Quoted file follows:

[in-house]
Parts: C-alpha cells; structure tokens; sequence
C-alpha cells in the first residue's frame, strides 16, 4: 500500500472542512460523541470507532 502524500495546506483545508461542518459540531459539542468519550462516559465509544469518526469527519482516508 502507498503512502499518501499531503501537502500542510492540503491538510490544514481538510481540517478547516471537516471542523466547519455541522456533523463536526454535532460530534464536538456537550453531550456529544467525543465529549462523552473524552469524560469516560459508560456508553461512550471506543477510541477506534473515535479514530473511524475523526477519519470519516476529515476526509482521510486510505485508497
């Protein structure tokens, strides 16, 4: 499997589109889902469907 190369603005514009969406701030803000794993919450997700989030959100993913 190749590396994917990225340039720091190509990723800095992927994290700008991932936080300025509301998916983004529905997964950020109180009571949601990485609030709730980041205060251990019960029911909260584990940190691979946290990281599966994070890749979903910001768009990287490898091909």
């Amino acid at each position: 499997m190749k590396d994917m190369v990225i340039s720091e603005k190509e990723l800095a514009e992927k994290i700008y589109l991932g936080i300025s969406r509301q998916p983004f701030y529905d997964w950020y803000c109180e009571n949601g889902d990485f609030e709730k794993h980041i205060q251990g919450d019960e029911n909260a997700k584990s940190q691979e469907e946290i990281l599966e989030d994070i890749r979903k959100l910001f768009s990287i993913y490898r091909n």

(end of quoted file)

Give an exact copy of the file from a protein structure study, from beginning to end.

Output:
[in-house]
Parts: C-alpha cells; structure tokens; sequence
C-alpha cells in the first residue's frame, strides 16, 4: 500500500472542512460523541470507532 502524500495546506483545508461542518459540531459539542468519550462516559465509544469518526469527519482516508 502507498503512502499518501499531503501537502500542510492540503491538510490544514481538510481540517478547516471537516471542523466547519455541522456533523463536526454535532460530534464536538456537550453531550456529544467525543465529549462523552473524552469524560469516560459508560456508553461512550471506543477510541477506534473515535479514530473511524475523526477519519470519516476529515476526509482521510486510505485508497
């Protein structure tokens, strides 16, 4: 499997589109889902469907 190369603005514009969406701030803000794993919450997700989030959100993913 190749590396994917990225340039720091190509990723800095992927994290700008991932936080300025509301998916983004529905997964950020109180009571949601990485609030709730980041205060251990019960029911909260584990940190691979946290990281599966994070890749979903910001768009990287490898091909």
């Amino acid at each position: 499997m190749k590396d994917m190369v990225i340039s720091e603005k190509e990723l800095a514009e992927k994290i700008y589109l991932g936080i300025s969406r509301q998916p983004f701030y529905d997964w950020y803000c109180e009571n949601g889902d990485f609030e709730k794993h980041i205060q251990g919450d019960e029911n909260a997700k584990s940190q691979e469907e946290i990281l599966e989030d994070i890749r979903k959100l910001f768009s990287i993913y490898r091909n």